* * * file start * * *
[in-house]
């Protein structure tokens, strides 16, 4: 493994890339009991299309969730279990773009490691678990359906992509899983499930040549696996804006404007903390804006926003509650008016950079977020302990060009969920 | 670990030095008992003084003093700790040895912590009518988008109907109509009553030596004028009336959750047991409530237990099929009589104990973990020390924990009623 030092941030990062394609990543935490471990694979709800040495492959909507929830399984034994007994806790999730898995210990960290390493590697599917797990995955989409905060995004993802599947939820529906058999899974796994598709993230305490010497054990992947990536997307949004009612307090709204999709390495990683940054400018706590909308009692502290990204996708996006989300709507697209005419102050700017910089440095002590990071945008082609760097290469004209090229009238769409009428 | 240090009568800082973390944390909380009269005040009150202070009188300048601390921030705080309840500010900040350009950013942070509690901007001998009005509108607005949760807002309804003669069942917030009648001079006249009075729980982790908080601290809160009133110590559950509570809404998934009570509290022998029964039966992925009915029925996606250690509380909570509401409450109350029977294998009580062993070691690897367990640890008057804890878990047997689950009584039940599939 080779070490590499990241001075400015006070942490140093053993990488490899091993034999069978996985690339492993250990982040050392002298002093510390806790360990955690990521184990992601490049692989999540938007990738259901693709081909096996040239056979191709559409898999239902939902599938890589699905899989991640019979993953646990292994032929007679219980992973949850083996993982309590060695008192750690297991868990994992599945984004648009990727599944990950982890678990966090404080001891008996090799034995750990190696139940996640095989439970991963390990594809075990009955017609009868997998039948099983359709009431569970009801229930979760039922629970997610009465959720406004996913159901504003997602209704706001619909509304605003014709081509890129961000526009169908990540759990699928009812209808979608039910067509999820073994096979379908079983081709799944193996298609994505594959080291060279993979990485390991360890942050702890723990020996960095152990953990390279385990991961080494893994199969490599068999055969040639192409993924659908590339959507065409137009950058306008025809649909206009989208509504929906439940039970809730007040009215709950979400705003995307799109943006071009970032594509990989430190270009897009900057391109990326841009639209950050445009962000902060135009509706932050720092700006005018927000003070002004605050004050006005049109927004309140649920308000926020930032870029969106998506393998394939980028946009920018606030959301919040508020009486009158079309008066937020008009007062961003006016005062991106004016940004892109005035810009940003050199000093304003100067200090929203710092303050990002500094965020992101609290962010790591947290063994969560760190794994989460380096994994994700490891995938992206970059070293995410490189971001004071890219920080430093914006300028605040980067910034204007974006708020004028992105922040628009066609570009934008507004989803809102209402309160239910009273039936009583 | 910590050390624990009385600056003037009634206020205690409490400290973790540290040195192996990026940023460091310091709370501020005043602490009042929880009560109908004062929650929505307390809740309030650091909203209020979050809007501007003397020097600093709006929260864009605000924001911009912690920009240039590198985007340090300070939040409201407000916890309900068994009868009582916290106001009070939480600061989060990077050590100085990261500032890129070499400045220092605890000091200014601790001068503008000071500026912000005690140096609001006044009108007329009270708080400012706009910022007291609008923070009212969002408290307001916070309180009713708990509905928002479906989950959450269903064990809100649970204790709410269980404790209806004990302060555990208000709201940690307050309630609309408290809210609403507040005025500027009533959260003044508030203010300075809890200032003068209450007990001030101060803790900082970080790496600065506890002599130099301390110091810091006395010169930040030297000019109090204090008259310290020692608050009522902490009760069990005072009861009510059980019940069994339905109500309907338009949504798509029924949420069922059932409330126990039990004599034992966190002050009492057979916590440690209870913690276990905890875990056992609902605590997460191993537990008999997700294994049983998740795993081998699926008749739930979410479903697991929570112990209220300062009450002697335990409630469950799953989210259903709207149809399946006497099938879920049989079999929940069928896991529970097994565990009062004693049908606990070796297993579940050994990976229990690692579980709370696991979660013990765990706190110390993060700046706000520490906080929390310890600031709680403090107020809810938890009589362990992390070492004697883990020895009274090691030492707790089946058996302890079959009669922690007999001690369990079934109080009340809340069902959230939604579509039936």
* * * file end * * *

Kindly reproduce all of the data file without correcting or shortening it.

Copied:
[in-house]
């Protein structure tokens, strides 16, 4: 493994890339009991299309969730279990773009490691678990359906992509899983499930040549696996804006404007903390804006926003509650008016950079977020302990060009969920 | 670990030095008992003084003093700790040895912590009518988008109907109509009553030596004028009336959750047991409530237990099929009589104990973990020390924990009623 030092941030990062394609990543935490471990694979709800040495492959909507929830399984034994007994806790999730898995210990960290390493590697599917797990995955989409905060995004993802599947939820529906058999899974796994598709993230305490010497054990992947990536997307949004009612307090709204999709390495990683940054400018706590909308009692502290990204996708996006989300709507697209005419102050700017910089440095002590990071945008082609760097290469004209090229009238769409009428 | 240090009568800082973390944390909380009269005040009150202070009188300048601390921030705080309840500010900040350009950013942070509690901007001998009005509108607005949760807002309804003669069942917030009648001079006249009075729980982790908080601290809160009133110590559950509570809404998934009570509290022998029964039966992925009915029925996606250690509380909570509401409450109350029977294998009580062993070691690897367990640890008057804890878990047997689950009584039940599939 080779070490590499990241001075400015006070942490140093053993990488490899091993034999069978996985690339492993250990982040050392002298002093510390806790360990955690990521184990992601490049692989999540938007990738259901693709081909096996040239056979191709559409898999239902939902599938890589699905899989991640019979993953646990292994032929007679219980992973949850083996993982309590060695008192750690297991868990994992599945984004648009990727599944990950982890678990966090404080001891008996090799034995750990190696139940996640095989439970991963390990594809075990009955017609009868997998039948099983359709009431569970009801229930979760039922629970997610009465959720406004996913159901504003997602209704706001619909509304605003014709081509890129961000526009169908990540759990699928009812209808979608039910067509999820073994096979379908079983081709799944193996298609994505594959080291060279993979990485390991360890942050702890723990020996960095152990953990390279385990991961080494893994199969490599068999055969040639192409993924659908590339959507065409137009950058306008025809649909206009989208509504929906439940039970809730007040009215709950979400705003995307799109943006071009970032594509990989430190270009897009900057391109990326841009639209950050445009962000902060135009509706932050720092700006005018927000003070002004605050004050006005049109927004309140649920308000926020930032870029969106998506393998394939980028946009920018606030959301919040508020009486009158079309008066937020008009007062961003006016005062991106004016940004892109005035810009940003050199000093304003100067200090929203710092303050990002500094965020992101609290962010790591947290063994969560760190794994989460380096994994994700490891995938992206970059070293995410490189971001004071890219920080430093914006300028605040980067910034204007974006708020004028992105922040628009066609570009934008507004989803809102209402309160239910009273039936009583 | 910590050390624990009385600056003037009634206020205690409490400290973790540290040195192996990026940023460091310091709370501020005043602490009042929880009560109908004062929650929505307390809740309030650091909203209020979050809007501007003397020097600093709006929260864009605000924001911009912690920009240039590198985007340090300070939040409201407000916890309900068994009868009582916290106001009070939480600061989060990077050590100085990261500032890129070499400045220092605890000091200014601790001068503008000071500026912000005690140096609001006044009108007329009270708080400012706009910022007291609008923070009212969002408290307001916070309180009713708990509905928002479906989950959450269903064990809100649970204790709410269980404790209806004990302060555990208000709201940690307050309630609309408290809210609403507040005025500027009533959260003044508030203010300075809890200032003068209450007990001030101060803790900082970080790496600065506890002599130099301390110091810091006395010169930040030297000019109090204090008259310290020692608050009522902490009760069990005072009861009510059980019940069994339905109500309907338009949504798509029924949420069922059932409330126990039990004599034992966190002050009492057979916590440690209870913690276990905890875990056992609902605590997460191993537990008999997700294994049983998740795993081998699926008749739930979410479903697991929570112990209220300062009450002697335990409630469950799953989210259903709207149809399946006497099938879920049989079999929940069928896991529970097994565990009062004693049908606990070796297993579940050994990976229990690692579980709370696991979660013990765990706190110390993060700046706000520490906080929390310890600031709680403090107020809810938890009589362990992390070492004697883990020895009274090691030492707790089946058996302890079959009669922690007999001690369990079934109080009340809340069902959230939604579509039936």